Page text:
Along with taxation and immigration, one political issue that never seems to go away is the cost of public employees, especially their pensions. Public retirement plans are consistently blamed for local and state budget woes. Any time a community runs into fiscal trouble, its workers are among the first to be demonized, and often bear the brunt of the remedies. After all, pension obligations are typically among the largest liabilities any government entity must bear, so why not hack away? In California, pension overhaul proposals have become a perennial feature of state and local ballot campaigns. Failed proposals were aimed at the statewide ballot twice in the last four years, and the proponents of the last effort, in 2014, have started the ball rolling for a new measure. Like so many voter initiatives, the "Voter Empowerment Act of 2016" has a few reasonable-sounding nuggets buried within a landscape of bad ideas. Atty. Gen. Kamala D. Harris gave the measure its formal title and summary last week. So its proponents, former San Jose Mayor Chuck Reed, a Democrat, and former San Diego Councilman Carl DeMaio, a Republican, can shortly start collecting signatures to place it on the November 2016 ballot. As one can tell from their name for it, the measure will be pitched merely as a way to give taxpayers a direct vote on the pension plans of their public servants. But there's much more to it than that. The Wall Street Journal described the measure as one that would "end defined-benefit pensions and save taxpayers billions of dollars." The measure would end defined benefit plans for new public employees as of Jan. 1, 2019, unless voters affirmatively continue them. But the second part of the phrase is arguable, as the cost of terminating plans could be high...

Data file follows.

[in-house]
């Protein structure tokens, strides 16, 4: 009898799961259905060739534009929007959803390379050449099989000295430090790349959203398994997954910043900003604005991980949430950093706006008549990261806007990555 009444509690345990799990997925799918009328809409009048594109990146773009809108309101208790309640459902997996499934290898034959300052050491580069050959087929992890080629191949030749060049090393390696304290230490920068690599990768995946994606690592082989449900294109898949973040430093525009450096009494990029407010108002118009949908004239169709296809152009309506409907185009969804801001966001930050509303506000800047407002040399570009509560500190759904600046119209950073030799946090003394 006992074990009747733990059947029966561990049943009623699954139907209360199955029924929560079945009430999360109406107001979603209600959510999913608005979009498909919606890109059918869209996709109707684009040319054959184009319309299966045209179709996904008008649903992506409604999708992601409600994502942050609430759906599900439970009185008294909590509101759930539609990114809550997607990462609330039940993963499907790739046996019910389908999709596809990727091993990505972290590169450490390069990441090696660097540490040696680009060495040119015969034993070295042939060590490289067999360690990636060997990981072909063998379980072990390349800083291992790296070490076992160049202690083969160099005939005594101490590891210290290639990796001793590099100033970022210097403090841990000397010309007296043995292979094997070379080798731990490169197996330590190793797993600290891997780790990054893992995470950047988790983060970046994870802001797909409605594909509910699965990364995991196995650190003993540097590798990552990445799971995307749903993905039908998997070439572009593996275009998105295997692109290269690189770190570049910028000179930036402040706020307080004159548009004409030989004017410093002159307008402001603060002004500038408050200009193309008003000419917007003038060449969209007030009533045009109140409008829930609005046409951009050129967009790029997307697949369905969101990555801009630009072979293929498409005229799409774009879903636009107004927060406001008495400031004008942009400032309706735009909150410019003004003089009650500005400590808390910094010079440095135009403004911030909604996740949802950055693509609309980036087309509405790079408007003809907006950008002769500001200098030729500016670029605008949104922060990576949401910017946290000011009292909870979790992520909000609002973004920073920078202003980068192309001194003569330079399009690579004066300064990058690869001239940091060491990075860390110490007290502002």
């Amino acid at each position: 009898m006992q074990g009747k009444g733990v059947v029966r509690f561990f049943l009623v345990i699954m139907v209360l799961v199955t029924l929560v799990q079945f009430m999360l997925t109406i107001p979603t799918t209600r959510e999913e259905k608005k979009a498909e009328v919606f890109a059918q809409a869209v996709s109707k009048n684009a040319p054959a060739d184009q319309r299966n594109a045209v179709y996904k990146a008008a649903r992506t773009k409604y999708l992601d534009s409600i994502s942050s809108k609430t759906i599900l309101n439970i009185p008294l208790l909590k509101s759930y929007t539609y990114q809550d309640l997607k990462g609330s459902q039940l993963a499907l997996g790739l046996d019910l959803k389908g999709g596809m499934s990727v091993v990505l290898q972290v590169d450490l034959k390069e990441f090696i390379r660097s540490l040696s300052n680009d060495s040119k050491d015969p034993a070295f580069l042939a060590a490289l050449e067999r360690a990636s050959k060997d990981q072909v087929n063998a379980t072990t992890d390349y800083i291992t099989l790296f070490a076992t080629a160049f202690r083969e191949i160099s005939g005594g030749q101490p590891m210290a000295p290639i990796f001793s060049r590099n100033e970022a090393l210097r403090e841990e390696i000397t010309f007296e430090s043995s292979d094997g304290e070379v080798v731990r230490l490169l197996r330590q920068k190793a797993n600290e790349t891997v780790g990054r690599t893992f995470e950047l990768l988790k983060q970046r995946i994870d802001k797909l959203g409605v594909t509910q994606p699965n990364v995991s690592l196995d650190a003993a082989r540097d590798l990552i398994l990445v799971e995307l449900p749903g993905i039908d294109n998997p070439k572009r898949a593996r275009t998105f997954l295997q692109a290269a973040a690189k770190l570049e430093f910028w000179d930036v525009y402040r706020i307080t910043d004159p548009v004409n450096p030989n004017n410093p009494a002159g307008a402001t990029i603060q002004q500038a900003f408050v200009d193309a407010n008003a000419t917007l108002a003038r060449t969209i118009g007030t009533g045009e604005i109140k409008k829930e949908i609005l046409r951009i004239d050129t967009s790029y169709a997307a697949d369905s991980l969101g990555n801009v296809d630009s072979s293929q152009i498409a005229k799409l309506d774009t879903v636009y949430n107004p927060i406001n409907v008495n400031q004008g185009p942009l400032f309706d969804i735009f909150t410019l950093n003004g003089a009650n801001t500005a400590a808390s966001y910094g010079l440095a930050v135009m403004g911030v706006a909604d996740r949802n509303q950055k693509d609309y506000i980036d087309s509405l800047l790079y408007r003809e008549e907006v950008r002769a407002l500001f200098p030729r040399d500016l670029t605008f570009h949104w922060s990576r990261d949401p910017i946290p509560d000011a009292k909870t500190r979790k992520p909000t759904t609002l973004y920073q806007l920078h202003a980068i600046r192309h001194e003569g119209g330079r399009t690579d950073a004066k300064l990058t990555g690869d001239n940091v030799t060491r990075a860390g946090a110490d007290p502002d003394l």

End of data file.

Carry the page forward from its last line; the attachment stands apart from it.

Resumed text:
Full column at

As we have noted many times, UC is included in this proposed initiative. The only "iffy" element in the initiative is whether the proponents have a sugar daddy or daddies to finance a signature-gathering campaign and then an election campaign, all of which would cost in the tens of millions of dollars. Whether they do or not, being perpetual "bipartisan" proponents will likely guarantee them a good living and a nice retirement.

Our med art series continues

"Night Lights from 3000 Feet" by Saritha Margon
200 Med Plaza Building

Friday, August 14, 2015

FYI: Sexual harassment and sexual violence training